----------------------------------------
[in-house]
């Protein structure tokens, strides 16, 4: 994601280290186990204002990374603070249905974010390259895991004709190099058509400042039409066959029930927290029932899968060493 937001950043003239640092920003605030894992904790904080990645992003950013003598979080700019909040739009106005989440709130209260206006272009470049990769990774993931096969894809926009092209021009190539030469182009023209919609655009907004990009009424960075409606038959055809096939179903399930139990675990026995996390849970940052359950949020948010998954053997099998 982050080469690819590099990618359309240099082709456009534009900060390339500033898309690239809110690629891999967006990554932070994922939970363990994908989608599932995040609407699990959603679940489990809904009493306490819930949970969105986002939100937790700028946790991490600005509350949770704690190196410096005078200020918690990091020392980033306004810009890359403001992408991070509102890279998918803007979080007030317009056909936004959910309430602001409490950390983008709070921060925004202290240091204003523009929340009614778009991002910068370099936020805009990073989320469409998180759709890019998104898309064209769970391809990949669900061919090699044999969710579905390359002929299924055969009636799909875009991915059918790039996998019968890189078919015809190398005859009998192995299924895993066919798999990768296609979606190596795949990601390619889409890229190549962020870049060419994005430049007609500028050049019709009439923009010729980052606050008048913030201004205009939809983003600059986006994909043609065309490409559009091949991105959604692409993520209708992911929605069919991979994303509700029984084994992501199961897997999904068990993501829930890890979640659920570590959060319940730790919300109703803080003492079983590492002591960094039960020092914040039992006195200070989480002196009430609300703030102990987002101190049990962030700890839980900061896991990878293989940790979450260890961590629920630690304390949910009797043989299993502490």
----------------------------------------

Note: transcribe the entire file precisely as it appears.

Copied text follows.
[in-house]
């Protein structure tokens, strides 16, 4: 994601280290186990204002990374603070249905974010390259895991004709190099058509400042039409066959029930927290029932899968060493 937001950043003239640092920003605030894992904790904080990645992003950013003598979080700019909040739009106005989440709130209260206006272009470049990769990774993931096969894809926009092209021009190539030469182009023209919609655009907004990009009424960075409606038959055809096939179903399930139990675990026995996390849970940052359950949020948010998954053997099998 982050080469690819590099990618359309240099082709456009534009900060390339500033898309690239809110690629891999967006990554932070994922939970363990994908989608599932995040609407699990959603679940489990809904009493306490819930949970969105986002939100937790700028946790991490600005509350949770704690190196410096005078200020918690990091020392980033306004810009890359403001992408991070509102890279998918803007979080007030317009056909936004959910309430602001409490950390983008709070921060925004202290240091204003523009929340009614778009991002910068370099936020805009990073989320469409998180759709890019998104898309064209769970391809990949669900061919090699044999969710579905390359002929299924055969009636799909875009991915059918790039996998019968890189078919015809190398005859009998192995299924895993066919798999990768296609979606190596795949990601390619889409890229190549962020870049060419994005430049007609500028050049019709009439923009010729980052606050008048913030201004205009939809983003600059986006994909043609065309490409559009091949991105959604692409993520209708992911929605069919991979994303509700029984084994992501199961897997999904068990993501829930890890979640659920570590959060319940730790919300109703803080003492079983590492002591960094039960020092914040039992006195200070989480002196009430609300703030102990987002101190049990962030700890839980900061896991990878293989940790979450260890961590629920630690304390949910009797043989299993502490």